“Last November, a sudden increase in fuel prices provoked riots in hundreds of cities; some 1,500 people died at the hands of the police and security forces. This time, the demonstrators did not just call for the death of their leaders; they also decried Iran’s involvement in conflicts elsewhere. (“Not Gaza, not Lebanon, my life for Iran!” “Leave Syria, think about us!”) Even as the regime condemned American imperialism, Iran’s leaders always assumed that their own imperial projects would burnish their legitimacy. But it appears that many Iranians no longer want to waste their resources on Arab civil wars.”

One of the things that provided the fuel for this growth in Iranian military support to proxies and involvement in regional conflicts was the signing of the JCPOA in 2015, which lifted sanctions and returned large amounts of frozen Iranian funds to the regime. 

From 2015 to 2018, Iran’s official defense budget grew by 40% according to DIA as published in its annual unclassified Iran Military Power report last year, growing from $19.5B to $27.3B.[1] 

Following the U.S. withdrawal from the JCPOA in 2018, and the re-imposition of U.S. oil and banking sanctions, DIA reports that the Iranian official defense budget decreased by 24% in 2019 to $20.7 billion.[2] 

And Iran’s defense budget is under even more pressure today as the U.S. maximum pressure campaign continues to take a toll on the Iranian economy with unprecedented sanctions on the Iranian financial system and key sectors of the economy like oil, petrochemicals, and metals. 

I continue to worry about the potential for conflict emerging with Iran. 

The simmering low-intensity conflict between the United States and Iranian-backed militias came to a boil in January when the U.S. conducted a strike that killed the leader of the Iranian Revolutionary Guard Corps Quds Force, Qasem Solemani,[3] and Iran retaliated by launching scores of missiles at a U.S. base in Iraq injuring 110 U.S. soldiers.[4]  This exchange was merely the culmination of smaller-scale attacks and U.S. retaliation that had led the U.S. and Iran to the brink of a large-scale conflict, one with the potential to engulf the Middle East.[5]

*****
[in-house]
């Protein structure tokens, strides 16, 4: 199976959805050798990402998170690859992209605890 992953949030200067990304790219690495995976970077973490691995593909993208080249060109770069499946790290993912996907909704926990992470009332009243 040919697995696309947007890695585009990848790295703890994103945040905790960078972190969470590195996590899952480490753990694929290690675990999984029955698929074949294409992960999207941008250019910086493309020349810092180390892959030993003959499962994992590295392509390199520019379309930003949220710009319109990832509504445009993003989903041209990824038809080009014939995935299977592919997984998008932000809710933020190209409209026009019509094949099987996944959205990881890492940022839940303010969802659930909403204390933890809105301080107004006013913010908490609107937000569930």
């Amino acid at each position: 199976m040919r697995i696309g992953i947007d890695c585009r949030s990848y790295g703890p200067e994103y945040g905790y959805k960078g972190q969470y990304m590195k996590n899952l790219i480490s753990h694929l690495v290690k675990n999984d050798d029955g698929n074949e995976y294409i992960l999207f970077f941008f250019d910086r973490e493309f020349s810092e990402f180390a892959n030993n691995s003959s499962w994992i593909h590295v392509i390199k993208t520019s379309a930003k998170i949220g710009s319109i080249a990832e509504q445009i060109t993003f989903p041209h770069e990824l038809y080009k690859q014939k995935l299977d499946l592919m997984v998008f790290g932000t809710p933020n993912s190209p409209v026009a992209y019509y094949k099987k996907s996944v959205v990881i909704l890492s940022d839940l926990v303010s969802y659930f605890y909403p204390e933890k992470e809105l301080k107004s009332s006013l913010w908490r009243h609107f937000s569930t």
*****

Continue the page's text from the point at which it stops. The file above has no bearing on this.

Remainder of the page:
So what do we do about this situation?

Continue the maximum pressure campaign to deplete and limit the ability of the regime to export its malign influence across the region. 

Use U.S. military forces to work with partners in the region to deter, and where necessary take steps like the strike on Solemani, to restore deterrence where it has frayed. 

Continue to buttress and restore America’s relationships with allies.

During the Trump presidency, the United States has buttressed relationships with traditional U.S. allies like Israel, Saudi Arabia, the UAE, and Qatar that were strained during President Obama’s tenure.  

A more confrontational approach to Iran during the Trump administration as contrasted to the Obama administration’s conciliatory approach has been one of the things that have fueled the renewed closeness of these relationships. 

During extensive travel throughout the Middle East and work to rebuild tattered relations, I heard from leaders repeatedly about how long-standing close relations with the United States had been severely strained by the Obama administration’s outreach and the existential threat that these states felt from the growth in Iran’s influence.  

They praised the U.S. for steps like the Solemani strike and crippling sanctions on Iran but noted that they had new suitors in China and Russia who were competing for influence with their traditional American backers. 

Working with allies is also key to maintaining free movement through the Strait of Hormuz.  Iran has built swarms of small boats, a large inventory of naval mines, and an arsenal of anti-ship missiles that can severely disrupt maritime traffic in this strategic chokepoint critical to global trade. [1] 

The U.S.-led International Maritime Security Construct (IMSC) has successfully deterred Iranian aggression since it was stood up last year following Iran’s seizure of a British ship and we have not seen similar attacks since. 

Ensure the U.S. and our allies have key capabilities needed to address new Iranian capabilities.  

Joe Detrani is going to talk about Iran’s missile capabilities.  Having sufficient advanced missile defense systems is key.  After all, Iran is not investing in an advanced air force to challenge the U.S. and others in the region, but rather is investing heavily in missiles.  It is noteworthy that this is the way Iran chose to utilize to retaliate for the Solemani strike in January, launching scores of missiles at U.S. bases in Iraq. 

The same is true for the need for advanced cyber capabilities to deal with Iran’s growing capabilities in this area.

Be open for an opportunity for diplomacy given the immense pressure on the Iranian government, yet be realistic.  It may be necessary for the U.S. and our partners to undermine the regime for years before it eventually falls given its unpopularity with the Iranian people if the regime does not eventually show a willingness to support a negotiated resolution. 

With that as a brief overview, let me again thank Alireza for inviting me to speak today and I look forward to addressing these issues more in the Q&A period.